Planet Money's 'The Indicator': How Musk bought Twitter with other people's money
A MARTÍNEZ, HOST:
Elon Musk may be the richest person in the world, but he only used some of his cash to buy Twitter for 44 billion bucks. A third of it was borrowed from banks. As Wailin Wong and Darian Woods of our daily economic podcast explain, it's actually Twitter, not Musk, who's on the hook for those loans.
WAILIN WONG, BYLINE: When Elon Musk acquired Twitter, he used a kind of deal that was really popular in the 1980s - the leveraged buyout. This is typically where an investment firm acquires a company using borrowed money, other people's money. That borrowed money is the leverage. What makes a leveraged buyout unique is who ends up on the hook for the borrowed money. Now, the money typically comes from banks, but it's not the investment firm that borrows the money; it's the company getting acquired.
DARIAN WOODS, BYLINE: I mean, this is such a mind-bender. Like, the company is taking on debt so that itself can get bought. And you might wonder why a company would agree to a leveraged buyout. Well, sometimes, it's an exit strategy, you know, for the company's owners or the company's shareholders. And in Twitter's case, Elon was offering a price well above where the company's shares were trading at the time. Carl Tack is a former lawyer and investment banker. He's now an adjunct professor of finance at the College of William & Mary.
CARL TACK: The end result is that that loan is a loan not to Elon Musk; it's a loan to Twitter.
WONG: So there are lots of ways the Twitter deal didn't resemble a typical leveraged buyout. Take, for example, who's doing the acquiring. There's no investment firm involved, just Elon. He and some co-investors put up their own money for most of the 44 billion. The remaining amount, 13 billion, was borrowed from a group of banks. That's the money Twitter is now on the hook for. And Carl says the company's yearly interest payments could go up by almost a billion dollars. Twitter is going to need a lot of cash to make those payments.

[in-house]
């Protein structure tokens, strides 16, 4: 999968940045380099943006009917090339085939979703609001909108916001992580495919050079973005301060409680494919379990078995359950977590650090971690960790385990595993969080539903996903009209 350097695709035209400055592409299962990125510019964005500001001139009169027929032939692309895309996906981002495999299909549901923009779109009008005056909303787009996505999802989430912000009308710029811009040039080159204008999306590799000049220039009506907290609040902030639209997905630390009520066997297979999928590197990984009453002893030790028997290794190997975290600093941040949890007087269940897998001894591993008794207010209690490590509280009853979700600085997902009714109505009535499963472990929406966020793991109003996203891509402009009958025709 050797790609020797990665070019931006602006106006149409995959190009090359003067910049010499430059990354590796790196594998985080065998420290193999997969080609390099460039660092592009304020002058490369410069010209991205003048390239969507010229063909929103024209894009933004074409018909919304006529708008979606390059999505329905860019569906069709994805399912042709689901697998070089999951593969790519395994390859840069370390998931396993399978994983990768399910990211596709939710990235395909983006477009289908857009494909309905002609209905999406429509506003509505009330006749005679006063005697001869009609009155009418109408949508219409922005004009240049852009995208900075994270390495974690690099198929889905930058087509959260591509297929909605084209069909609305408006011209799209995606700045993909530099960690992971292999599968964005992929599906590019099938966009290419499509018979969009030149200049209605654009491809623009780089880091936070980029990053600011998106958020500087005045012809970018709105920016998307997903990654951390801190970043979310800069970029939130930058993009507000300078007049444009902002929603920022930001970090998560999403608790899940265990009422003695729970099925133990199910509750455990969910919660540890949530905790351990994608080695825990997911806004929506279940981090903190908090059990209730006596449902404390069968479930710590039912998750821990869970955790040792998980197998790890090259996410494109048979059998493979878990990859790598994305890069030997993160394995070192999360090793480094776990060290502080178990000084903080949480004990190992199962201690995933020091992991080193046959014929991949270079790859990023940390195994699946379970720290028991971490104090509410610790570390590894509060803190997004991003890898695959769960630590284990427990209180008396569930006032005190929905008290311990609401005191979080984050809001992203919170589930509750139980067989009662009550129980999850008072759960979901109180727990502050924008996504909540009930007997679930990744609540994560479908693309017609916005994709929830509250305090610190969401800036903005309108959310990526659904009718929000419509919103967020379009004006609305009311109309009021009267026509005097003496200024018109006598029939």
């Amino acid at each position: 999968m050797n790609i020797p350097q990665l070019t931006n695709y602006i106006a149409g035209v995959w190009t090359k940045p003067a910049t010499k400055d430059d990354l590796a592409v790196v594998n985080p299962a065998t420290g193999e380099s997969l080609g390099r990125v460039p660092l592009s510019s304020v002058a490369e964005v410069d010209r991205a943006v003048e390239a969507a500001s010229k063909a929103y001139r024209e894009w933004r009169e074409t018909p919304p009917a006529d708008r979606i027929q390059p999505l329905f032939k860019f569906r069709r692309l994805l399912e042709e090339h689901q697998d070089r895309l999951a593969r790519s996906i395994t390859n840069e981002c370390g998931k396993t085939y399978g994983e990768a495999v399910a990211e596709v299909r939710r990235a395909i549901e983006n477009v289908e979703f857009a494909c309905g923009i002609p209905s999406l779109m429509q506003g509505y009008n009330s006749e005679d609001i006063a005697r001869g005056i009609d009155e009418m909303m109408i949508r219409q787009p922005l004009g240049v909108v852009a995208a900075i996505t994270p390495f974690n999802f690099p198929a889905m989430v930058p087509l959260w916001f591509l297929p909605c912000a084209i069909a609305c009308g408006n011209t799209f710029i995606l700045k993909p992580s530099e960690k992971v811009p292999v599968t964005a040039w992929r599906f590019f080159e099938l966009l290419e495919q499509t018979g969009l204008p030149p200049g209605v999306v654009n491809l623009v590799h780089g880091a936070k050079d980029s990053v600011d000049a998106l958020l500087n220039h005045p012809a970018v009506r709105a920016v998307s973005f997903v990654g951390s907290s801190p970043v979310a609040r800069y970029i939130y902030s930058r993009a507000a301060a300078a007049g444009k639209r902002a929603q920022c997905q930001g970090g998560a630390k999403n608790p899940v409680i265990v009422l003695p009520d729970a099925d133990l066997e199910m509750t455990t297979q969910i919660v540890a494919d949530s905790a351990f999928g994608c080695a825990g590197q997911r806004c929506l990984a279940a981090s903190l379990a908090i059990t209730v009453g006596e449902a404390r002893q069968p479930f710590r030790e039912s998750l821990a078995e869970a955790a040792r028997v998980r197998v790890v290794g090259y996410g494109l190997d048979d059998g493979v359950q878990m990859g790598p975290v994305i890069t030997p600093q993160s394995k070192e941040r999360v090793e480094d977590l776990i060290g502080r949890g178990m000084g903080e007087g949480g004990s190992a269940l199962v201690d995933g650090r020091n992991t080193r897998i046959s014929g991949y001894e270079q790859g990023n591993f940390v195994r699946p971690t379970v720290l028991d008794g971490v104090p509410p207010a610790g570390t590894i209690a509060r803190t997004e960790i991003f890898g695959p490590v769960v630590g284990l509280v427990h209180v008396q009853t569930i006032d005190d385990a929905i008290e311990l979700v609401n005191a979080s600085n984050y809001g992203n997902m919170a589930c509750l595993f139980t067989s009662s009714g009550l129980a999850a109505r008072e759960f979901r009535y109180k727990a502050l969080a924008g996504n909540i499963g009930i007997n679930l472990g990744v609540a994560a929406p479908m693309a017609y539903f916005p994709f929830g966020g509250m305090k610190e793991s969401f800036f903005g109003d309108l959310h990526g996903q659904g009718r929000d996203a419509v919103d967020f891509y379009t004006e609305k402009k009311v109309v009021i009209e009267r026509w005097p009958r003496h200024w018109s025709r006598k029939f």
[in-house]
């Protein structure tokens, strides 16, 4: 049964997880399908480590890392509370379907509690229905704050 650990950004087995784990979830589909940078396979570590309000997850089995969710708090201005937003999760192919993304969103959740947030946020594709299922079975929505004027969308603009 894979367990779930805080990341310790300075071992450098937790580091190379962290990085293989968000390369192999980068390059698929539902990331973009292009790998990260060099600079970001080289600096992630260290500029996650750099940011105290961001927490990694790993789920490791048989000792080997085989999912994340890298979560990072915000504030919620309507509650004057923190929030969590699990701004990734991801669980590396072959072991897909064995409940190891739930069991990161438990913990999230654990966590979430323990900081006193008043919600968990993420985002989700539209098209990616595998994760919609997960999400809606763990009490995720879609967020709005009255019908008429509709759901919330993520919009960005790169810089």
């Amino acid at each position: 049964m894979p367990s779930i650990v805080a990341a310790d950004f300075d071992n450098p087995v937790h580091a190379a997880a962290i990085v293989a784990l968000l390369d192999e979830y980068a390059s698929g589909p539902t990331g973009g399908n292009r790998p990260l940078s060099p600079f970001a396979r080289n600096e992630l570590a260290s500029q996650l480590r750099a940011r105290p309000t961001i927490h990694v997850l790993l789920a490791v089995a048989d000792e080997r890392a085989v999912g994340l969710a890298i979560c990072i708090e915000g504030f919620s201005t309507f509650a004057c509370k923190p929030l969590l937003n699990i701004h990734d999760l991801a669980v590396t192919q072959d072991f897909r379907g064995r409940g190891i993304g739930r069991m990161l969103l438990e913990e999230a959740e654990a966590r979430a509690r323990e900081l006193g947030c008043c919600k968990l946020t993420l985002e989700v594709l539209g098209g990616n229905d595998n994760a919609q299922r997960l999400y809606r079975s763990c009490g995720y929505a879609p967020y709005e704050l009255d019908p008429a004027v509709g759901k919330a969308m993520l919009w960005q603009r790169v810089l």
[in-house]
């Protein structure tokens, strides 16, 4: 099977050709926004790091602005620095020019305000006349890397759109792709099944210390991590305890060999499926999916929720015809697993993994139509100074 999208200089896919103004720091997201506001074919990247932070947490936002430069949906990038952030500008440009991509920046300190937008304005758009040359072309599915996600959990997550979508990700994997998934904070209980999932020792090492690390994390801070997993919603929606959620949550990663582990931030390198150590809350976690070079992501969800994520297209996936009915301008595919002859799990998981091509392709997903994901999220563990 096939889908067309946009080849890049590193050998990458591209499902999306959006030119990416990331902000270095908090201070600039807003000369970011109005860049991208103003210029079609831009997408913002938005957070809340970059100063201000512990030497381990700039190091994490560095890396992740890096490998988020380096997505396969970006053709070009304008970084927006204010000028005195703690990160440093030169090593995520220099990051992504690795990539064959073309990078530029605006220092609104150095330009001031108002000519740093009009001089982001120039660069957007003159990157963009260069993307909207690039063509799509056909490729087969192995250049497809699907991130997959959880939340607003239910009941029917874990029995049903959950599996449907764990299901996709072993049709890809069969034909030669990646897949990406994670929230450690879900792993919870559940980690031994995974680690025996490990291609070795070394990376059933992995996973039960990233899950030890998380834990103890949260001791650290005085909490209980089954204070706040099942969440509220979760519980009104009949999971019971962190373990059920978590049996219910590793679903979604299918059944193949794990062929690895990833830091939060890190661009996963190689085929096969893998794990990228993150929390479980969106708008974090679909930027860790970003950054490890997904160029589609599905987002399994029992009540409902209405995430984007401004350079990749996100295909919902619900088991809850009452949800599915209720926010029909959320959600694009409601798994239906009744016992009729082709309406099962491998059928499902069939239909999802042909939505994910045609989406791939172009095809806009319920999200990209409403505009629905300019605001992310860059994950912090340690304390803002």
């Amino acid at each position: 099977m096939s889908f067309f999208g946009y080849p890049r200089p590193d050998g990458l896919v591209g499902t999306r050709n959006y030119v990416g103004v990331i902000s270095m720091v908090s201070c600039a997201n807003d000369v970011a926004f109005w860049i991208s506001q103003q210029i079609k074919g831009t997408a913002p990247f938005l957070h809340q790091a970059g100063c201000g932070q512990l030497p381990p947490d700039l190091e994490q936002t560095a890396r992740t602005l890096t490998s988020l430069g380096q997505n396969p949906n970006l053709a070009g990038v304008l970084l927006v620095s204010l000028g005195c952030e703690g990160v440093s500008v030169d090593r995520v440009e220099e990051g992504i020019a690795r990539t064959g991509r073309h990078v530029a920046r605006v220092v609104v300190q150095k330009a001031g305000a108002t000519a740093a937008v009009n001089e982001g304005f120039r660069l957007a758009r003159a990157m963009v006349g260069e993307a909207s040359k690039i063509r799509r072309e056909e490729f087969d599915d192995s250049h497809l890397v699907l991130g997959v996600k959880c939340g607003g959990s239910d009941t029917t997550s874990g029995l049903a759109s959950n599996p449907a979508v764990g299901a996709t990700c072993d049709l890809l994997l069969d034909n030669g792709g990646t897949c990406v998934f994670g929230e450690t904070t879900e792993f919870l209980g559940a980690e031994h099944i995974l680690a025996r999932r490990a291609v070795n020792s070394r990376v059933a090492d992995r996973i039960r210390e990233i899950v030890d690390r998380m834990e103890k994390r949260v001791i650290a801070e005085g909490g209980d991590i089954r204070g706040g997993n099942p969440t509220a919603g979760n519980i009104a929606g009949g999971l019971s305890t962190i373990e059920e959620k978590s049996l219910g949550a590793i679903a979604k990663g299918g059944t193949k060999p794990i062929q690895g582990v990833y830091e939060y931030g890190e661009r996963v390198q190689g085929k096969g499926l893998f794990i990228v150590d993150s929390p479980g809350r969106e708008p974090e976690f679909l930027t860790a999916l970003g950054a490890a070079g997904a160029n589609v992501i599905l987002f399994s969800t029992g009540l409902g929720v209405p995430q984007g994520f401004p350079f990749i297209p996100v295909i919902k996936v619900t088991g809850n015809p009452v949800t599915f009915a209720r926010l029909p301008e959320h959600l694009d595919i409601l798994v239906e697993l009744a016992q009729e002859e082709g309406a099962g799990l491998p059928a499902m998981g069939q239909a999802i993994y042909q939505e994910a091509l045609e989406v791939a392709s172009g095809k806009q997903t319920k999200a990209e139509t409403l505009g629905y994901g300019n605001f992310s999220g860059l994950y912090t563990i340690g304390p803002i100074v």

TACK: I'm not privy to the business plan that he showed the banks, but I'm sure they convinced themselves that there was enough cash flow here to at least pay interest on this debt for a while. And they were willing to make a bet that Elon Musk was going to, you know, substantially improve the profitability and increase the value of this business. I don't know how they feel about it today, but that was a bet they were willing to take at the time.
WOODS: There was another bet that the banks made when they provided the $13 billion in financing, and that's that they'll be able to offload the debt. And that's another part of leveraged buyouts. The investment banks that make the loans don't want to keep the loans on their books. They want to sell it to other investors.
WONG: So to sum up, here was the plan going into the takeover. Elon turns Twitter into a moneymaking machine. The banks that provided the financing sell those loans to other investors. And everyone sails into the sunset on their luxury yachts. But this Plan A is looking kind of shaky right now. This past month, we've seen fleeing advertisers and mass layoffs. Carl says the layoffs aren't just the fat trimming we typically see in those buyouts, but it's actually cutting into vital organs.
WOODS: Despite this ongoing mayhem at Twitter, Carl says the company probably has a few years before it runs into any real trouble paying back the $13 billion. And if that happens, Twitter could try to refinance its debt.
WONG: Elon has already talked about bankruptcy. If that were to happen, the banks could go after Twitter's assets, not Elon's, because, remember, he's not the one who borrowed the money. Twitter did. He could, however, lose the 20-some billion dollars of his own money that he put into the deal.
WOODS: Darian Woods.
WONG: Wailin Wong, NPR News.
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